In Turkey, a country which owing to its cultural and linguistic similarities to Xinjiang readily offers asylum to escaping Uyghurs, anti-Chinese sentiment became a national phenomenon after far-right Turkish nationalists and Islamists marched in solidarity at a pro-Uyghur rally in Istanbul.
In the diaspora, Chinese citizens are routinely subject to discrimination. In Muslim-majority Malaysia, ethnic Chinese are regularly exhorted to return home by the Malay majority, even by prominent Members of the Parliament, such as Bung Moktar who publicly declared “Chinese go back to China”. Muslim Malay politicians have increasingly used ethnoreligious identity politics to single out and isolate the Chinese minority, scapegoating them in times of financial crisis and frequently questioning their loyalty to the Malaysian state, particularly during periods of diplomatic friction between Malaysia and China. State-linked media have also produced advertisements depicting the non-Muslim Chinese behaving improperly during the Islamic holy month of Ramadan in a bid to ostracize them further and fuel a negative view of the irreligious foreign out-group while preserving the flattering image of the pious Muslim-Malay in-group.
Indeed, the Malay bid to erode Chinese influence in the country has lead to an exodus of Malaysian-Chinese. Malaysia’s university quota system which overwhelmingly favours Malays effectively keeps the Chinese out of higher education, leading many to leave the country in search of brighter prospects. Many head to the West, but increasing numbers are resettling in the land of their ancestors with whom they share a common language and culture. A study by the human rights group Pusat KOMAS argued that ‘religious extremism’ was one of the greatest factors in the rise of anti-Chinese racism and discrimination, citing the ‘inherent danger of the overreach of bureaucratic Islamic institution[s]’.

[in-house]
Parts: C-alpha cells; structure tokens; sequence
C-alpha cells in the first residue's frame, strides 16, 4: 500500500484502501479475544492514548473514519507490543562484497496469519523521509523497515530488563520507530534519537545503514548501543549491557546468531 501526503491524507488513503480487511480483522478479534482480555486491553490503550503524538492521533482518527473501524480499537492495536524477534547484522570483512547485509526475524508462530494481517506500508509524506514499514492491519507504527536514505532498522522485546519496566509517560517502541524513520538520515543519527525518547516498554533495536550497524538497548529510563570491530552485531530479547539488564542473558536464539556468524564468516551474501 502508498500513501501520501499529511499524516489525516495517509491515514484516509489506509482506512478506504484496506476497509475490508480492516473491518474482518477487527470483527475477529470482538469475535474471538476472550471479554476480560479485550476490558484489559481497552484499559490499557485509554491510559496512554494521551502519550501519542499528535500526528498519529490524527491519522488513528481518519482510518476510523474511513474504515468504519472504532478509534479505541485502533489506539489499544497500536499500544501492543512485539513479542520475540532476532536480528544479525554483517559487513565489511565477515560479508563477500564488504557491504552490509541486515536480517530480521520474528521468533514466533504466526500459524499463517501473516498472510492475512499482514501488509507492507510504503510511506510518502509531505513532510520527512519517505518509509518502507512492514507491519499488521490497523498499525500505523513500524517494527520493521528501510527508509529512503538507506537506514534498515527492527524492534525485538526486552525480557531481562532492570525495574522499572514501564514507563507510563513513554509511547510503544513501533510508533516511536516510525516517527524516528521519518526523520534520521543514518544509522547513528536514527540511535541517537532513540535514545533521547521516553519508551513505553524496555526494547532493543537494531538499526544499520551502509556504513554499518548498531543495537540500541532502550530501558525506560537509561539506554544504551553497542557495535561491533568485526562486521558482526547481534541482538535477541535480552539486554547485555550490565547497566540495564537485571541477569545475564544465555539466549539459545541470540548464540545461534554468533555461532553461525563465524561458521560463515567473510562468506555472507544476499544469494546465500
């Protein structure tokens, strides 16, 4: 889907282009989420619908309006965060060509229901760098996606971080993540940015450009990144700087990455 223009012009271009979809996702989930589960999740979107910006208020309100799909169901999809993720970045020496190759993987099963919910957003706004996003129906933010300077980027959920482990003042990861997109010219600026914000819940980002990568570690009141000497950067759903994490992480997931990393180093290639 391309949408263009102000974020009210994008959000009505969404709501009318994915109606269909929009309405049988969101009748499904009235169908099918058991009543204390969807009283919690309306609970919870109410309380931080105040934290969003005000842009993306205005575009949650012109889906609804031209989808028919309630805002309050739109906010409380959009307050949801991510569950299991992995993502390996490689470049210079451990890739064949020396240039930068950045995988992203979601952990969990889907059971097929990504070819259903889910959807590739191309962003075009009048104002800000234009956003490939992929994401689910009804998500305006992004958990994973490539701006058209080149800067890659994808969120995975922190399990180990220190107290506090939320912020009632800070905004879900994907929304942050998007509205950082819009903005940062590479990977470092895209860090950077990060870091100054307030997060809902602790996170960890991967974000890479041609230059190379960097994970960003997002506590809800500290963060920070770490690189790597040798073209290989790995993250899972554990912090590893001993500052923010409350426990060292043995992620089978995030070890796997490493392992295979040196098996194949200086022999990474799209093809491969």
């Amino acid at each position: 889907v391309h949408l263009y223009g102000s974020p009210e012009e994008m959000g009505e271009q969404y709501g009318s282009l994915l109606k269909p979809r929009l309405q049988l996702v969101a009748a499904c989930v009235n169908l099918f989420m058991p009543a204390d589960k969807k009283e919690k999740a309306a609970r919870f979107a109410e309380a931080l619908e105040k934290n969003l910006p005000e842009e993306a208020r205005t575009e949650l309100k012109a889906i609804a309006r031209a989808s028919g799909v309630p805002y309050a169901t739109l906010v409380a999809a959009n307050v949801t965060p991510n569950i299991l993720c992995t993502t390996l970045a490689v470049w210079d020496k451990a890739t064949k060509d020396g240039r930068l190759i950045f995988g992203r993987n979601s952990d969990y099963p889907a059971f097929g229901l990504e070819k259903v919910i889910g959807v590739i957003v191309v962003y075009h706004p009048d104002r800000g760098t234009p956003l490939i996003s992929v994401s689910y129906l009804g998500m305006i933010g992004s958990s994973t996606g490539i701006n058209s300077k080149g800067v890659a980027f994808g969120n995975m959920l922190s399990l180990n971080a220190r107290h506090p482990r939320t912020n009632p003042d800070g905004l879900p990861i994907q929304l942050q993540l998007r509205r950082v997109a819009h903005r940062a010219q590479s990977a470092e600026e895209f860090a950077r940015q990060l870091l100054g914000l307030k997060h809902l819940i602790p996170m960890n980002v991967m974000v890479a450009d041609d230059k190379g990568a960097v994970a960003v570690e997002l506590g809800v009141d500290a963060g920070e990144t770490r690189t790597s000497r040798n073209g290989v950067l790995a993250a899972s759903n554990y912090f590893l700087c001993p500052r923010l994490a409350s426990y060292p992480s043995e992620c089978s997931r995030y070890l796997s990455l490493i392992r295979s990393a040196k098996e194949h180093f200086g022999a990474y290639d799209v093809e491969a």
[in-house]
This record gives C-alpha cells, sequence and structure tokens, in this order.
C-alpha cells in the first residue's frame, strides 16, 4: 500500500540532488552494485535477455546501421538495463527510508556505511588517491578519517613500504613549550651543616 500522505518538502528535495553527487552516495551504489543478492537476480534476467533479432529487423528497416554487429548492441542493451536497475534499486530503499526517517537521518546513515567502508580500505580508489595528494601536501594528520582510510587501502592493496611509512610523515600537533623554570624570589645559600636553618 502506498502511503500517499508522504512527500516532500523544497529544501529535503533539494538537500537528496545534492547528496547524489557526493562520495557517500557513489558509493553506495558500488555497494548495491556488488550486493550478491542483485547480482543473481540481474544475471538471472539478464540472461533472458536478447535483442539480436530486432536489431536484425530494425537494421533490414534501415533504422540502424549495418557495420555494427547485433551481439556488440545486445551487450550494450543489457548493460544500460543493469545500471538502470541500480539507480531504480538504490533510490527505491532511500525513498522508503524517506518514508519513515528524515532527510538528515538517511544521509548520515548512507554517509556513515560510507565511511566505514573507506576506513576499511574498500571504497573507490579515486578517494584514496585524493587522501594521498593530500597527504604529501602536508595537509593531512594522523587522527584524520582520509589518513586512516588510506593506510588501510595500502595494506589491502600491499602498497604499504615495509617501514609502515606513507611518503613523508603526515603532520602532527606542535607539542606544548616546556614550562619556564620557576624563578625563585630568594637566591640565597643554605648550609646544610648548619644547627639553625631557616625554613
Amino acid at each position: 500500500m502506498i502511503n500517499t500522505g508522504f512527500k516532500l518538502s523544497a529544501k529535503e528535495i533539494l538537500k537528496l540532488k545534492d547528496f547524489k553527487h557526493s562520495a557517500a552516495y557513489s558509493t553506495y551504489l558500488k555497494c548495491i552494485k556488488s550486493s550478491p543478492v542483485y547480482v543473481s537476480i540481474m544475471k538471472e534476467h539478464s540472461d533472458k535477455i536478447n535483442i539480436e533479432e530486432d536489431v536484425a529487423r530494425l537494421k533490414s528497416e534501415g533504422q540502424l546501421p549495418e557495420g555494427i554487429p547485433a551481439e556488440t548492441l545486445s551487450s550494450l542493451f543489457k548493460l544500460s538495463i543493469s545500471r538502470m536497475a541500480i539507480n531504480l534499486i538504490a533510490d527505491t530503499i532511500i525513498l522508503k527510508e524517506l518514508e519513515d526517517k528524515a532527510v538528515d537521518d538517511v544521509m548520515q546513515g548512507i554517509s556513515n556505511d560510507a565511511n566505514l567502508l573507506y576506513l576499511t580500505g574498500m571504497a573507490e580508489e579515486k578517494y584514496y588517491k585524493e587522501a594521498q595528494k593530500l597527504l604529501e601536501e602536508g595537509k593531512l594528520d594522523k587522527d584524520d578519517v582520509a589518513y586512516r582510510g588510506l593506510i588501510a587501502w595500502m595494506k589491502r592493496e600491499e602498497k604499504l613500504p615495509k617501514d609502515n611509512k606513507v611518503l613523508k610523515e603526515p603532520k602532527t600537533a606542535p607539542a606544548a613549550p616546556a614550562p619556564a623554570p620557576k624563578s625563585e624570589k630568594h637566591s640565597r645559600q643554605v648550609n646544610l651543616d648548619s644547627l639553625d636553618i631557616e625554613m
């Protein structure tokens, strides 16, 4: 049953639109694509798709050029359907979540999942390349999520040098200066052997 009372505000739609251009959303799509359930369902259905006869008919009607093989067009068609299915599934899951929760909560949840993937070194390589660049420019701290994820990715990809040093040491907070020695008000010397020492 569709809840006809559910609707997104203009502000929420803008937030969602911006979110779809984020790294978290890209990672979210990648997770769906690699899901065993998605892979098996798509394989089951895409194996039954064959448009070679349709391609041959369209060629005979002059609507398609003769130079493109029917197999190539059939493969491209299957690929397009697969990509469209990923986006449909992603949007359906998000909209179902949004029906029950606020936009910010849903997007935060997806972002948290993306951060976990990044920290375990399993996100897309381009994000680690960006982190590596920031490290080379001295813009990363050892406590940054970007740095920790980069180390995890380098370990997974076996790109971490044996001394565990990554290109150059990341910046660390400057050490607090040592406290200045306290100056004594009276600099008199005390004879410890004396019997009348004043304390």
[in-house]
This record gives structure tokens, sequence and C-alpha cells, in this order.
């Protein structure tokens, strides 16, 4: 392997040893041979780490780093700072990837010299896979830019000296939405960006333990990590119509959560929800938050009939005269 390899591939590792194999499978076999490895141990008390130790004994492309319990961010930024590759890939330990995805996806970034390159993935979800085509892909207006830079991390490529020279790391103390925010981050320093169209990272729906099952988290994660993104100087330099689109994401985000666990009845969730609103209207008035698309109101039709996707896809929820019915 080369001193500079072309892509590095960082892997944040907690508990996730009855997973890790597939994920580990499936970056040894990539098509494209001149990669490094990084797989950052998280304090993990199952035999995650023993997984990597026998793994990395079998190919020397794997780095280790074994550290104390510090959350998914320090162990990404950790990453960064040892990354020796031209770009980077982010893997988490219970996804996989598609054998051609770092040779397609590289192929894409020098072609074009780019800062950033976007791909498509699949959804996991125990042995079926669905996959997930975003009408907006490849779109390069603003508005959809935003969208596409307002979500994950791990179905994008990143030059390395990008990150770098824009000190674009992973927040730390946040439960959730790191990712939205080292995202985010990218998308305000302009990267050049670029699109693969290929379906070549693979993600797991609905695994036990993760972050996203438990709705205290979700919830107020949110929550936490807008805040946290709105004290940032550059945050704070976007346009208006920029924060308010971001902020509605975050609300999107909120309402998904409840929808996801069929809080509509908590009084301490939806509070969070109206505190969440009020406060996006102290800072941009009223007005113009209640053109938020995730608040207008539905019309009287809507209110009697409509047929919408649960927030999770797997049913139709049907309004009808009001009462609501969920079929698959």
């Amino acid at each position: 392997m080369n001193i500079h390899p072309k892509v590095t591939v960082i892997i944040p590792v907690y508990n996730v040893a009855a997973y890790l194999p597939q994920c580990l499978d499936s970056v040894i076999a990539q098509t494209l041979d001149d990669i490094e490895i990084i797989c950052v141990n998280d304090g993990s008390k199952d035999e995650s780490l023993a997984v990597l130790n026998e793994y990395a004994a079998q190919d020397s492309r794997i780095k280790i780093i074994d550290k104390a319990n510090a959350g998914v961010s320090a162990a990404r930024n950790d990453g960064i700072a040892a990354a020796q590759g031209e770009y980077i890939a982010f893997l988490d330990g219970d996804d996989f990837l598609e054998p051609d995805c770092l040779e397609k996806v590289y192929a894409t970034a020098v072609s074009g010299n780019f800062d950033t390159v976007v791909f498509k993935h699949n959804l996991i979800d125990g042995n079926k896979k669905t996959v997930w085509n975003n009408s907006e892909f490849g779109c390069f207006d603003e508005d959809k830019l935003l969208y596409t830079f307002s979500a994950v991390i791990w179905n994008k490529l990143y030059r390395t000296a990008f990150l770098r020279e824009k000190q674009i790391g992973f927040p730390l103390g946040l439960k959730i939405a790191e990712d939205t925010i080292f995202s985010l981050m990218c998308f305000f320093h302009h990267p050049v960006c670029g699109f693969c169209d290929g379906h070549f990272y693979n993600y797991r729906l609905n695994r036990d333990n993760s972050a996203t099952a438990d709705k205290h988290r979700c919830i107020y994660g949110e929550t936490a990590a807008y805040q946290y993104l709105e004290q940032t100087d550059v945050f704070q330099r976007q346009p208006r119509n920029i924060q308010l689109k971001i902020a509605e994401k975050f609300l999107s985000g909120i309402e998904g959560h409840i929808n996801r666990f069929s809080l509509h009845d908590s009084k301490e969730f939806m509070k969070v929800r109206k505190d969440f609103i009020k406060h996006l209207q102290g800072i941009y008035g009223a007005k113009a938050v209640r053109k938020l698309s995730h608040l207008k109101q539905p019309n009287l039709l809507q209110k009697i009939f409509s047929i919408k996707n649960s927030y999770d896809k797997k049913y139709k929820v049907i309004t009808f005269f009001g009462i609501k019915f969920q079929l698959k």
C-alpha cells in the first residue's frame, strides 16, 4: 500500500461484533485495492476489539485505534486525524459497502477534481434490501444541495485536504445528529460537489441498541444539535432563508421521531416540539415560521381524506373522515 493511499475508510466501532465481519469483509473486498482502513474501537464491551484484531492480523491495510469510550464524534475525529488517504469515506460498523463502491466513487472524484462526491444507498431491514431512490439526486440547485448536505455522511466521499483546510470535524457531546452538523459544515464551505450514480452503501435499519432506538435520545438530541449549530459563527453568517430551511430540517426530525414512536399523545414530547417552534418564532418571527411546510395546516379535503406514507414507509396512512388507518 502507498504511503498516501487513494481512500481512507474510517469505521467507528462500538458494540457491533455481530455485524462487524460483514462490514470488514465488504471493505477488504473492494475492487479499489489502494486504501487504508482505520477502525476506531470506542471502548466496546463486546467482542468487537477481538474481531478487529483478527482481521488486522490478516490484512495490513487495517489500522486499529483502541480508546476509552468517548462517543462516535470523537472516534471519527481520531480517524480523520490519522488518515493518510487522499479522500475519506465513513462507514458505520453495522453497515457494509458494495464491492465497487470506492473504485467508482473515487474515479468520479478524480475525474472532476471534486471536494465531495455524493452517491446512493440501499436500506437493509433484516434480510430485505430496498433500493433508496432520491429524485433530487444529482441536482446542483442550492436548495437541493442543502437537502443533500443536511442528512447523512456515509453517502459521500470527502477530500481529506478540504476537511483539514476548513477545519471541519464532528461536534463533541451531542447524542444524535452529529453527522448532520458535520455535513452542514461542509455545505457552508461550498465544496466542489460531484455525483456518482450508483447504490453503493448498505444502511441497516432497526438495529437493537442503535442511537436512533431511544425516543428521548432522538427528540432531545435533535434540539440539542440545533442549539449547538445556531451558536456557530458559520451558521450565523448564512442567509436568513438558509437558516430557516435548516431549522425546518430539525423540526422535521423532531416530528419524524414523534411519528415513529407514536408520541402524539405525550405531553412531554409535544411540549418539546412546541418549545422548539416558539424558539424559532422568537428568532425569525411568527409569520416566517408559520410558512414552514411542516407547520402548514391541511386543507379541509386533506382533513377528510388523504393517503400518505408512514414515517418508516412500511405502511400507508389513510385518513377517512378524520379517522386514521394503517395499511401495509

Political Islam has proven to be an effective means of marginalizing the Chinese, not just in the political but also the public domain. Consequently, Muslim hardliners have been pushing for a stricter version of Sharia including the enforcement of hudood punishments like caning for immodesty and the amputation of limbs for theft. According to a recent poll by Merdeka Centre, 71% of Malays showed support for the implementation of a stricter, more Islamic penal code amid a growing climate of religious conservatism.